Results

In our study only 197 of the 500 respondents were male which reflects the distribution of questionnaires between schools, hence gender as a variable influencing knowledge was assessed .the teaching experience ranged from 1 years to more than 30 years, the majority of teaching experience years were nearly equal between one year to thirteen years and only nine teachers had more than thirty years of experience. Figure 1 shows the major source of information on dyslexia. Personal knowledge’s were the major source of information about dyslexia cited by 430 teachers, and the rest cited special training about dyslexia and educational campaign.

currentpediatrics-Source-knowledge

Figure 1. Source of knowledge

Table 1 represents self-reported questions that were used to assess the teacher’s knowledge and awareness regarding diagnostic criteria of dyslexia which has been written with the assistance of pediatrician. This questionnaire including 13 questions describing signs and symptoms of dyslexia, 2 of these Questions was intentionally misleading Q (6-10). Based on their responses they have been categorized into three groups: score 1-6 poor, 7-10 fair, above 10 good. The highest percent was "fair" accounting for 44.2%, concluding teachers had “fair" knowledge regarding the diagnostic criteria of dyslexia.

Aware of the term ‘Dyslexia’ Aware Unaware
451(90.2 %) 49(9.8 %)
Knowledge category  Poor Fair Good
137(27.4 %) 221(44.2 %) 142(28.4 %)
Diagnostic Criteria Aware Unaware
Difficulty in learning to write the alphabet correctly in sequence 377 (75.4 %) 123 (24.6 %)
Difficulty in learning and remembering printed words 368 (73.6 %) 132 (26.4 %)
Reversal of letters or sequences of letters, or mirror writing 346 (69.2 %) 154 (30.8 %)
Difficulty in learning to read 406 (81.2 %) 94 (18.8 %)
Difficulty in reading comprehension 369 (73.8 %) 131 (26.2 %)
Difficulty in communicating with other children 219 (43.8 %) 281 (56.2 %)
Repeated erratic spelling errors 383(76.6 %) 117(23.4 %)
Delay in spoken language 330 (66 %) 170(34 %)
Difficulty in pronouncing words in a right way 293(41.4 %) 207(58.6 %)
They are hyperactive 162 (32.4 %) 338 (67.6 %)
Maybe late in establishing preferred hand for writing 232 (46.6 %) 268 (53.6 %)
May be late in learning right and left and other directionality components 216 (43.2 %) 284 (56.8 %)
Problems in learning the concepts of time and temporal sequencing 204 (40.8 %) 296 (59.2 %)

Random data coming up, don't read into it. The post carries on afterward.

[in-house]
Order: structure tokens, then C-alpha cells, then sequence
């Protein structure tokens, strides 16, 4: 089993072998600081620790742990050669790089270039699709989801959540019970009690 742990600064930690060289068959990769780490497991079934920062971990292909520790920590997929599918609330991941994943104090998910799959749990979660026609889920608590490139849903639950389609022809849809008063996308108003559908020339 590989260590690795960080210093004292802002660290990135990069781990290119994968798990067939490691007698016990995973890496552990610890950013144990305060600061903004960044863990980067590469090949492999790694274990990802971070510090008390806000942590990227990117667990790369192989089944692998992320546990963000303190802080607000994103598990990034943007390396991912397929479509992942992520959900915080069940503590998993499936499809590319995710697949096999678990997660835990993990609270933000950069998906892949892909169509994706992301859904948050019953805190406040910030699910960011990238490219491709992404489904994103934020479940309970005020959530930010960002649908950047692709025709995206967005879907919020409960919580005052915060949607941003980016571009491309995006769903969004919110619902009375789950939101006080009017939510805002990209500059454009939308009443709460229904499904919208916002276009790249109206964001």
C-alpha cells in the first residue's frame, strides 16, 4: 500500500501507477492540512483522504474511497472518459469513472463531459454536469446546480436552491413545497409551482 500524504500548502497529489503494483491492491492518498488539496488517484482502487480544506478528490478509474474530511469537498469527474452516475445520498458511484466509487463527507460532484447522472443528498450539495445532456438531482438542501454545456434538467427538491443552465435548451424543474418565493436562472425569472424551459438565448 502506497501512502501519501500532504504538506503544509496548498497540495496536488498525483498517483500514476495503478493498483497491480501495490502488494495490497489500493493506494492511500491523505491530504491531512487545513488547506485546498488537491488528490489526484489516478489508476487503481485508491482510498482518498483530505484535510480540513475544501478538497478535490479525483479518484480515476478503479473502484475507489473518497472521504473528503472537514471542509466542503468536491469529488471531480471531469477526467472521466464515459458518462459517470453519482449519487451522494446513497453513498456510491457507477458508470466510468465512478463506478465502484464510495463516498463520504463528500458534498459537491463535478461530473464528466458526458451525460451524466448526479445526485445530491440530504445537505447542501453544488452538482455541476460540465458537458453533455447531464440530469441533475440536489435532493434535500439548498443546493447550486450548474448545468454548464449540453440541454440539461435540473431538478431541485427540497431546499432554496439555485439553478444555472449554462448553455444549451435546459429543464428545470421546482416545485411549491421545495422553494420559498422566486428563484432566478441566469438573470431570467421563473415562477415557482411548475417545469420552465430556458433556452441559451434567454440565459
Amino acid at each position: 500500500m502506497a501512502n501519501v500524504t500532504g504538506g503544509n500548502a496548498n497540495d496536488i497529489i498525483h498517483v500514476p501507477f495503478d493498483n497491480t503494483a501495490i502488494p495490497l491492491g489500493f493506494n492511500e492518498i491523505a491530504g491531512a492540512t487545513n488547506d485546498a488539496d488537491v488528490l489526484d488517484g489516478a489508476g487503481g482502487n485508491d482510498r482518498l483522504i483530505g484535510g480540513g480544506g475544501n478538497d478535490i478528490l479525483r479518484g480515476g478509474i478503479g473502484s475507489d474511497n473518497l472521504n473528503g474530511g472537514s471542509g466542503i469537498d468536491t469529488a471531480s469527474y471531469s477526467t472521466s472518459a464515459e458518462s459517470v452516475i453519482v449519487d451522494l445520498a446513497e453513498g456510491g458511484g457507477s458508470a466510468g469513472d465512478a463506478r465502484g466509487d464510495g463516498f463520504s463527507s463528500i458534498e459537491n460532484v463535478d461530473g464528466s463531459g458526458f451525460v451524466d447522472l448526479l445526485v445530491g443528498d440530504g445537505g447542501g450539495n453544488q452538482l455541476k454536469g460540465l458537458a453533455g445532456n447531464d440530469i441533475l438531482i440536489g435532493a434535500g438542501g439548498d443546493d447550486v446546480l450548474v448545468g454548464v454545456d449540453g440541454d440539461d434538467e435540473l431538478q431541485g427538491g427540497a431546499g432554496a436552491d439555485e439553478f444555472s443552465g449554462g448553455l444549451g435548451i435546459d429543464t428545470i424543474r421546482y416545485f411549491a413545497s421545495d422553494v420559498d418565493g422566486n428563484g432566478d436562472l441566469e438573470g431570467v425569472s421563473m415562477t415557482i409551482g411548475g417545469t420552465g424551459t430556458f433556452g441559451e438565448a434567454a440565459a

Table 1. knowledge score.

Table 2 shows the knowledge level that did not vary with any of the demographic variables or the years of teaching experience.

Factors Chi-square tests
(T-tests)
Knowledge score
Good Fair Poor
Age
21-30 24.424   15 (14.6%) 43 (41.7%) 45 (43.7%)
31-40 65 (29.1%) 100 (44.8%) 58 (26%)
>41 62 (35.6%) 78 (44.8%) 34 (19.5%)
Gender  
Male 0.775 52 88 57
Female 90 133 80
Specialty  
Scientific 1.565 52 81 42
Humanity 90 140 95
Years of experience
10-Jan   16.111   46 (22.2%) 87 (42%) 74 (35.7%)
20-Nov 55 (30.4%) 84 (45.4%) 42 (23.2%)
21-30 38 (36.9%) 45 (43.7%) 20 (19.4%)
>31 3 (33.3%) 5 (55.6%) 1 (11.1%)
School  
Governmental 10.17 109 141 82
Private 33 80 55
Student have been diagnosed
No 16.609 25 (18%) 60 (43.2%) 54 (38.8%)
Yes 117 (32.4%) 161 (44.6%) 83 (23%)

Table 2. Effecting factors.

Discussion

The primary purpose of this paper is to study the awareness and knowledge of dyslexia among elementary school teachers in Riyadh. The term dyslexia is described as difficulty in learning to read or interpret words, letters and other symbols but that do not affect general intelligence. There are many doubts regarding the prevalence of dyslexia in Saudi Arabia as international studies reveals that at least 5-10% of school-age children suffer from dyslexia, however less than 30% are identified and diagnosed in elementary schools of Riyadh.

In our study 451 teachers were aware of the term “dyslexia”, regarding its diagnostic criteria 377 teachers had fair knowledge in the ability to diagnose child with dyslexia, however two misleading questions were added intentionally to the diagnostic criteria and unexpectedly these two questions had the highest present of unawareness which represent 38% among the rest [8]. These findings are varied from the result obtained in study which was conducted in India, these which stated that only 7% out of 314 elementary school teachers were aware of dyslexia diagnostic criteria, this reflect that teachers in Riyadh elementary schools are having a wider level of knowledge and awareness about reading difficulty [9]. Another study was done that measured the awareness of secondary school teachers of dyslexia and comparing between both rural and urban ,result shows There is no significant difference among the rural and urban located secondary school teachers on the awareness of Dyslexia of Papumpare District of Arunachal Pradesh” [10]. There is study was done in the US and UK to measure the knowledge of dyslexia in one hundred pre service teachers, the teachers displayed the same common misunderstanding.

Conclusion

Lastly we have asked teachers if they think they need to know more about dyslexia, despite having fare knowledge, 92% of them thought they need to know more. Consequently, we are looking forward for the ministry of education to have a more intensive workshops and training programs as a part of teacher’s preparation programs.

References